Documentation of toxicity testing results on increased supernate treatment rate of 2700 gallons/batch

Description: In February 1991, Reactor Materials increased the rate of supernate treatment in the M-Area Dilute Effluent Treatment Facility (DETF) from 1800 gallons to [approximately]2700 gallons of supernate per 36,000 gallon dilute wastewater batch. The first release of the treated effluent began on March 3, 1991. A series of whole effluent toxicity tests was conducted on the DETF effluent to determine if the increased supernate concentration would result in any chronic toxicity affects in the receiving stream (Tims Branch). The toxicity tests were conducted at instream concentrations equivalent to DETF release rates of 5, 10, 15, 20, and 25 gallons/min. The test results, based on 7-day Ceriodaphnia dubia chronic toxicity, indicated no toxicity effects at any concentration tested. Supernate treatment in DETF continued at the higher concentration.
Date: July 6, 1992
Creator: Pickett, J.B.
Partner: UNT Libraries Government Documents Department

Deuterium absorption and material phase characteristics of Zr[sub 2]Fe

Description: Scanning electron microscope (SEM) images of polished surfaces, electron probe microanalysis, and X-ray powder diffractometry indicated the presence of a continuous Zr[sub 2]Fe phase with secondary phases of ZrFe[sub 2], Zr[sub 5]FeSn, [alpha]-Zr, and Zr[sub 6]Fe[sub 3]O. A statistically-designed experiment to determine the effects of temperature, time, and vacuum quality On activation of St 198 revealed that when activated at low temperature (350[degrees]C) deuterium absorption rate was slower when the vacuum quality was pwr (2.5 Pa vs. 3[times]10[sup [minus]4] Pa). However, at higher activation temperature (500[degrees]C), deuterium absorption rate was fast and was independent of vacuum quality. Deuterium pressure-composition-temperature (P-C-T) data are reported for St 198 in the temperature range 200--500[degrees]C. The P-C-T data over the full range of deuterium loading and at temperatures of 350[degrees]C and below is described by: K[sub 0e]-([Delta]H[sub [alpha]]/RT)=PD[sub 2]q[sup 2]/(q*[minus]q)[sup 2] where [Delta]H[alpha] and K[sub 0] have values of 101.8 kJ[center dot]mole[sup [minus]1] and 3.24[times]10[sup [minus]8]Pa[sup [minus]1], and q* is 15.998 kPa[center dot]L[sup [minus]1][center dot]g[sup [minus]1]. At higher temperatures, one or more secondary reactions in the solid phase occur that slowly consume D[sub 2] from the gas phase. XRD suggests these reactions to be: 2 Zr[sub 2]FeD[sub x] [yields] x ZrD[sub 2] + x/3 ZrFe[sub 2] + (2 [minus] 2/3x) Zr[sub 2]Fe and Zr[sub 2]FeD[sub x] + (2 [minus]1/2x) D[sub 2] [yields] ZrD[sub 2] + Fe, where 0 < x < 3. Reaction between gas phase deuterium and Zr2FC formed in the first reaction accounts for the observed consumption of deuterium from the gas phase by this reaction.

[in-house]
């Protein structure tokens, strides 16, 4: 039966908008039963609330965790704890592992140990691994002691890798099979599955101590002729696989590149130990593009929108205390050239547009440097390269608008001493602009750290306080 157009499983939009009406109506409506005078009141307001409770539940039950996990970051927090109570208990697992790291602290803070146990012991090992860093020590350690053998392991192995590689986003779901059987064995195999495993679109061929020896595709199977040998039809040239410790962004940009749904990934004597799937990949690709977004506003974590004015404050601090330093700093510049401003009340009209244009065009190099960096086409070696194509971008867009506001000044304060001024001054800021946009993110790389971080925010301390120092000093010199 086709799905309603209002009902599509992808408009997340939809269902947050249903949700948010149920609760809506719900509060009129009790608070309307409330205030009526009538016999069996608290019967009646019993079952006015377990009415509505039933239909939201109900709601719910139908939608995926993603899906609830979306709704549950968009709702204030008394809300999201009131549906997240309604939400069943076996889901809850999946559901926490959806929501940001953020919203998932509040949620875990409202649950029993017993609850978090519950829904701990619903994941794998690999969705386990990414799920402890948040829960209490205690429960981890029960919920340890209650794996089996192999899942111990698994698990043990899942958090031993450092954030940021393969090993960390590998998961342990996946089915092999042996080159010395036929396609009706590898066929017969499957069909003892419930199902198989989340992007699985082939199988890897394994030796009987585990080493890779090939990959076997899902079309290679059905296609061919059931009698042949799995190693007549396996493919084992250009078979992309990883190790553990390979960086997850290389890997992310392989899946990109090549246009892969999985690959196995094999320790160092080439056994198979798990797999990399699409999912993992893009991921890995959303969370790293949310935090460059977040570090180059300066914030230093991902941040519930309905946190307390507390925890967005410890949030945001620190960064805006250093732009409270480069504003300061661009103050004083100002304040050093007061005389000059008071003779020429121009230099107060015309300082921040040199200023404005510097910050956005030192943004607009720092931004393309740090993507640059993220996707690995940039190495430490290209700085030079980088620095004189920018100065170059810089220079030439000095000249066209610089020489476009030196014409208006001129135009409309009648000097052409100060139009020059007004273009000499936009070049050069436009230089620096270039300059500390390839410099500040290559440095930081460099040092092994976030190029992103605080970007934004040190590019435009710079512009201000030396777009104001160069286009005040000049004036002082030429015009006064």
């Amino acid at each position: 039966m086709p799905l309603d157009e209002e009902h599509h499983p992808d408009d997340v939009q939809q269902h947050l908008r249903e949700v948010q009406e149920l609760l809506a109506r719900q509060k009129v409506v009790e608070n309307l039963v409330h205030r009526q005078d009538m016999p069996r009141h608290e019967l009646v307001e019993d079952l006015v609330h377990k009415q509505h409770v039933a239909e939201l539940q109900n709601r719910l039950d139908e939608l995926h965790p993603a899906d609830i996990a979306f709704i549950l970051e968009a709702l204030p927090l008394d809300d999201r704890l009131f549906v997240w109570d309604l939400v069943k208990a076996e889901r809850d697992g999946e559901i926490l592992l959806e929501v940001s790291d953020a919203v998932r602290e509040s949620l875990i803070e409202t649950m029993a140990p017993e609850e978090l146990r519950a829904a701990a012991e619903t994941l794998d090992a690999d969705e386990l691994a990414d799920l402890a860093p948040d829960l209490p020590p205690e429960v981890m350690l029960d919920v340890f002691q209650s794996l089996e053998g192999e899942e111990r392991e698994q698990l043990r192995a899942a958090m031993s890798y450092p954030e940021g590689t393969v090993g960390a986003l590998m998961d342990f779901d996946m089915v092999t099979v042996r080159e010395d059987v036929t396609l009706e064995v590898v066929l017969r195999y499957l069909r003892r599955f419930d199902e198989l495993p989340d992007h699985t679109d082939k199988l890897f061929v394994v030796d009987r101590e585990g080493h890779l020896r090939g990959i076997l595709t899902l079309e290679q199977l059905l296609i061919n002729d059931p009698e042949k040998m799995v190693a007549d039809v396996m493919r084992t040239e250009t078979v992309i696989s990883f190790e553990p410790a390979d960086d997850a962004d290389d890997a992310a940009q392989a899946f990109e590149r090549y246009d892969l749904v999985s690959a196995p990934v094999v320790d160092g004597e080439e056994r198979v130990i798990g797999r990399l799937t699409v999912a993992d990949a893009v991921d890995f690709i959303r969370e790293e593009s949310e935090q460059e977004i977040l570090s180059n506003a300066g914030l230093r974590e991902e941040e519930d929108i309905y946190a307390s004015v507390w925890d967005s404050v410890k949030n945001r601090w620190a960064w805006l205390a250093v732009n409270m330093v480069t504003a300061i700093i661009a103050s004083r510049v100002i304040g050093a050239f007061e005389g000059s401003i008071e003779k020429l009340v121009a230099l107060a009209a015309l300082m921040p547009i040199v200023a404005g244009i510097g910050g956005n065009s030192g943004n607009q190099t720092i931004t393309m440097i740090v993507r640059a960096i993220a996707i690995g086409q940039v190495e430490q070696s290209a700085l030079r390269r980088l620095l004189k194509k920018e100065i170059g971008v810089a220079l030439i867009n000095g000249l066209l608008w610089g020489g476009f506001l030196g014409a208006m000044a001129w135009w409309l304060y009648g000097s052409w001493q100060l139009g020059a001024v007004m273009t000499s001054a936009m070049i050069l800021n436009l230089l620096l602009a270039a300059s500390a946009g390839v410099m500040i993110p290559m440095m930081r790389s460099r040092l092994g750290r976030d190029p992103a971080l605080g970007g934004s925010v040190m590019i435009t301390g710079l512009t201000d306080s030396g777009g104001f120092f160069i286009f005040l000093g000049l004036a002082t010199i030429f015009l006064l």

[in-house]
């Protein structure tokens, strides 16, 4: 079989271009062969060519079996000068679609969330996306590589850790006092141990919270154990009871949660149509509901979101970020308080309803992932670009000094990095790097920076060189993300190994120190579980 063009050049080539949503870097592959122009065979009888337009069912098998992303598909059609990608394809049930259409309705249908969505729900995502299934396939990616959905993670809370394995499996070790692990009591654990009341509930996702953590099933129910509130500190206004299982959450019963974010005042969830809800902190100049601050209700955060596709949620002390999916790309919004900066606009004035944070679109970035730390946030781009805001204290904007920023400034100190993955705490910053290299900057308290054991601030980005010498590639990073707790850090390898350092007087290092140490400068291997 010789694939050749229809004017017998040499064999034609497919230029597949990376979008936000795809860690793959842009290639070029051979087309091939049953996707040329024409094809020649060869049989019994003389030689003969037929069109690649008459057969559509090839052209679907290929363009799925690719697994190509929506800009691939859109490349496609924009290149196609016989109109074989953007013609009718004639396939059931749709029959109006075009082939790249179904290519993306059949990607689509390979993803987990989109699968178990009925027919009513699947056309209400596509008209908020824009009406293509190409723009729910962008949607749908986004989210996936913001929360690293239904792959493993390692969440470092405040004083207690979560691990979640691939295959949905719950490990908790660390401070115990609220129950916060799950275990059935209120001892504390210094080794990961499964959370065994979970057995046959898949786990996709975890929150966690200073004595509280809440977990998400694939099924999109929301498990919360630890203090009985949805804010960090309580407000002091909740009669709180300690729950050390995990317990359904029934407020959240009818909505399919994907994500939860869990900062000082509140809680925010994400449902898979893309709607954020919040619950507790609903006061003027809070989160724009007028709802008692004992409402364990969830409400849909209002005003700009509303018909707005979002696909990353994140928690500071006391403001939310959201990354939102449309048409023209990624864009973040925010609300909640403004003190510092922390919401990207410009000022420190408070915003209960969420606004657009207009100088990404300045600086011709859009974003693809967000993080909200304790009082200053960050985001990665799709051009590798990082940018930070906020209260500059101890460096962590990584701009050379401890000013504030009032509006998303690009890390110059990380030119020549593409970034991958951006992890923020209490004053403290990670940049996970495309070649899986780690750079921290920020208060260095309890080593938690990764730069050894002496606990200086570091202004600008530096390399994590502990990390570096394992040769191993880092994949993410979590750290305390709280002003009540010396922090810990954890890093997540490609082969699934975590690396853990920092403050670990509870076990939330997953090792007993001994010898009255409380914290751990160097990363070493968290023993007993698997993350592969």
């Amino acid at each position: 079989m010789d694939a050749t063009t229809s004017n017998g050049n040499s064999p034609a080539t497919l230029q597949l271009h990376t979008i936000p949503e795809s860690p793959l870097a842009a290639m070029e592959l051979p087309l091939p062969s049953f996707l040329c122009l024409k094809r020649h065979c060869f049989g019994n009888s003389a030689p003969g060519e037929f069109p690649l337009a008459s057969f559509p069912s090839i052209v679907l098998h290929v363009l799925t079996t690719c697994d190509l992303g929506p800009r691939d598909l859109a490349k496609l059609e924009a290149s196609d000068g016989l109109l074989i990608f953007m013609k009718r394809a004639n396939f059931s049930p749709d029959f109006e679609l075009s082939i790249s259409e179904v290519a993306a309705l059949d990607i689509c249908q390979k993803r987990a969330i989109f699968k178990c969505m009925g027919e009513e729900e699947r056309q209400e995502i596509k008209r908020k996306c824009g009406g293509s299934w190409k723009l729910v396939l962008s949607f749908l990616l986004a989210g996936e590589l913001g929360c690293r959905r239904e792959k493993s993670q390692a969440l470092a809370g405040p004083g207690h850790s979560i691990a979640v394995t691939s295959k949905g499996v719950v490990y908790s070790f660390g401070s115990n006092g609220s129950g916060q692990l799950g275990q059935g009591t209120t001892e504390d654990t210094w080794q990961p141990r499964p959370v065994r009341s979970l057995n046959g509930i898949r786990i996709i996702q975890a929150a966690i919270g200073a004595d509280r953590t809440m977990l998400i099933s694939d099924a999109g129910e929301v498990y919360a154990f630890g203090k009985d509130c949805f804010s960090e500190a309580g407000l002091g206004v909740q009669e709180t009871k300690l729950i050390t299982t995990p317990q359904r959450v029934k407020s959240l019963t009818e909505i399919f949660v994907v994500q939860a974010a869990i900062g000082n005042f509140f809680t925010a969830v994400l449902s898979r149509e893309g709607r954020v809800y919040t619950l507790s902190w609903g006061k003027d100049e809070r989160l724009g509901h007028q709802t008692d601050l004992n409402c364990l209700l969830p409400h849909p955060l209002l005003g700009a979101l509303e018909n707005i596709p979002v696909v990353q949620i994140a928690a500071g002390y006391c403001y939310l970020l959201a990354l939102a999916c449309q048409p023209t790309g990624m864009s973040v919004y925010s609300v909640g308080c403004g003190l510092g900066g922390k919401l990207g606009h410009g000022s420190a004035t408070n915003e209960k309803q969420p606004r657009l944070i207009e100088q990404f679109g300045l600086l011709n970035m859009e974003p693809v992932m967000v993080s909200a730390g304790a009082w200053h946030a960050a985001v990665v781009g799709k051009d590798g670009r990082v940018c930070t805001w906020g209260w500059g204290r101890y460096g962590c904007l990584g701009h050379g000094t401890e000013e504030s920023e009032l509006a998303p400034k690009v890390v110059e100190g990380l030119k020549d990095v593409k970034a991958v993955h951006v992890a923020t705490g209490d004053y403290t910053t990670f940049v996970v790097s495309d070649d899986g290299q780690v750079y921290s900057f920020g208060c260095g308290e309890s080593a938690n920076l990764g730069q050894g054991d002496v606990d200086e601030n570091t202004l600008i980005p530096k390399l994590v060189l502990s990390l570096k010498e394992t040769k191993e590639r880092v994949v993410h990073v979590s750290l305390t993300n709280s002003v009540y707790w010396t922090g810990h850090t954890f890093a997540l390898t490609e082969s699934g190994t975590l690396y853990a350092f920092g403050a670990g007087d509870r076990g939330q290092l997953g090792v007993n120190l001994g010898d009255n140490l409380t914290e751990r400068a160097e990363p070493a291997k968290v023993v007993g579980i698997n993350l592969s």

Date: December 30, 1992
Creator: Nobile, A.; Mosley, W.C.; Holder, J.S. & Brooks, K.N.
Partner: UNT Libraries Government Documents Department

Effects of temperature and radiation on the nuclear waste glass product consistency leach test

Description: Previous leach studies carried out with monolithic glass samples have shown that glass dissolution rates increase with increasing temperature and may or may not increase on exposure to external gamma radiolysis. In this study we have investigated the effects of temperature (70--1200[degrees]C) and radiation on the dissolution of simulated radioactive waste glasses using the Product Consistency Test (PCT). The PCT is a seven day, crushed glass leach test in deionized water that is carried out at 9OO[degrees]C. To date our results indicate no significant effect of external Co--60 gamma radiation when testing various simulated waste glasses at 90[degrees]C in a wellinsulated compartment within a Gammacell 220 irradiation unit. The temperature dependence for glass dissolution clearly exhibits Arrheniustype behavior for two of the three glasses tested. For the third glass the dissolution decreases at the higher temperatures, probably due to saturation effects. Actual radioactive waste glasses will be investigated later as part of this study.